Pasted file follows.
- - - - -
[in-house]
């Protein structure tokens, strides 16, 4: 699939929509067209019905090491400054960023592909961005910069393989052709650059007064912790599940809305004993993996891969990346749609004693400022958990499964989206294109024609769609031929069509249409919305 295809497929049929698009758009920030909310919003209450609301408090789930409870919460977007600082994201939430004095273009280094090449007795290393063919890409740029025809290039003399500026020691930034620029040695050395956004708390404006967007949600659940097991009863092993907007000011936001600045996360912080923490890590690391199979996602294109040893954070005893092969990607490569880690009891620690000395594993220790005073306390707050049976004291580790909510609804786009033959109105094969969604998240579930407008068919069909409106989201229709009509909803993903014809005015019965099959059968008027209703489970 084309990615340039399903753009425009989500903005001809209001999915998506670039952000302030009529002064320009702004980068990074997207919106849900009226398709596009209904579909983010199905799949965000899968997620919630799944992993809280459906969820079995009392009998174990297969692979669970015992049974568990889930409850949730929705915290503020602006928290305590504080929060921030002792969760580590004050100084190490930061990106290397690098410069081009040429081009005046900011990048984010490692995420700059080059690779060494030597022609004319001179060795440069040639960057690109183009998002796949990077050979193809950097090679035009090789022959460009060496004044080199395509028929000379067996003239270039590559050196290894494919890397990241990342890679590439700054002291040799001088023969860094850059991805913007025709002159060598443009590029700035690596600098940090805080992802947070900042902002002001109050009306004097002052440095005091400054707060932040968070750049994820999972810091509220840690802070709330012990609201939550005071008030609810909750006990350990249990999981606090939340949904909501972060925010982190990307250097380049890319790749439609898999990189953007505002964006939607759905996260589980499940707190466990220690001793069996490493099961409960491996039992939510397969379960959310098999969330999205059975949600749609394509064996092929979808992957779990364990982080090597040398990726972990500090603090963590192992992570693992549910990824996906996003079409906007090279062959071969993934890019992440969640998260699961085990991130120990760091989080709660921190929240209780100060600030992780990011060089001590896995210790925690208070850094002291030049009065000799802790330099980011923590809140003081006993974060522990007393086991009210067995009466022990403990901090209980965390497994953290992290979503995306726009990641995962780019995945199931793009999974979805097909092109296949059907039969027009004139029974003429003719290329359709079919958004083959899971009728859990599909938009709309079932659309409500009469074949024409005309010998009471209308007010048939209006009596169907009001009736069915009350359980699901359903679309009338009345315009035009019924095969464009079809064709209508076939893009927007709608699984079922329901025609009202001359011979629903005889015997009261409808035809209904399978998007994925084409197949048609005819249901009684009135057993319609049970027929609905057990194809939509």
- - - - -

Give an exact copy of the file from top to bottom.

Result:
[in-house]
């Protein structure tokens, strides 16, 4: 699939929509067209019905090491400054960023592909961005910069393989052709650059007064912790599940809305004993993996891969990346749609004693400022958990499964989206294109024609769609031929069509249409919305 295809497929049929698009758009920030909310919003209450609301408090789930409870919460977007600082994201939430004095273009280094090449007795290393063919890409740029025809290039003399500026020691930034620029040695050395956004708390404006967007949600659940097991009863092993907007000011936001600045996360912080923490890590690391199979996602294109040893954070005893092969990607490569880690009891620690000395594993220790005073306390707050049976004291580790909510609804786009033959109105094969969604998240579930407008068919069909409106989201229709009509909803993903014809005015019965099959059968008027209703489970 084309990615340039399903753009425009989500903005001809209001999915998506670039952000302030009529002064320009702004980068990074997207919106849900009226398709596009209904579909983010199905799949965000899968997620919630799944992993809280459906969820079995009392009998174990297969692979669970015992049974568990889930409850949730929705915290503020602006928290305590504080929060921030002792969760580590004050100084190490930061990106290397690098410069081009040429081009005046900011990048984010490692995420700059080059690779060494030597022609004319001179060795440069040639960057690109183009998002796949990077050979193809950097090679035009090789022959460009060496004044080199395509028929000379067996003239270039590559050196290894494919890397990241990342890679590439700054002291040799001088023969860094850059991805913007025709002159060598443009590029700035690596600098940090805080992802947070900042902002002001109050009306004097002052440095005091400054707060932040968070750049994820999972810091509220840690802070709330012990609201939550005071008030609810909750006990350990249990999981606090939340949904909501972060925010982190990307250097380049890319790749439609898999990189953007505002964006939607759905996260589980499940707190466990220690001793069996490493099961409960491996039992939510397969379960959310098999969330999205059975949600749609394509064996092929979808992957779990364990982080090597040398990726972990500090603090963590192992992570693992549910990824996906996003079409906007090279062959071969993934890019992440969640998260699961085990991130120990760091989080709660921190929240209780100060600030992780990011060089001590896995210790925690208070850094002291030049009065000799802790330099980011923590809140003081006993974060522990007393086991009210067995009466022990403990901090209980965390497994953290992290979503995306726009990641995962780019995945199931793009999974979805097909092109296949059907039969027009004139029974003429003719290329359709079919958004083959899971009728859990599909938009709309079932659309409500009469074949024409005309010998009471209308007010048939209006009596169907009001009736069915009350359980699901359903679309009338009345315009035009019924095969464009079809064709209508076939893009927007709608699984079922329901025609009202001359011979629903005889015997009261409808035809209904399978998007994925084409197949048609005819249901009684009135057993319609049970027929609905057990194809939509």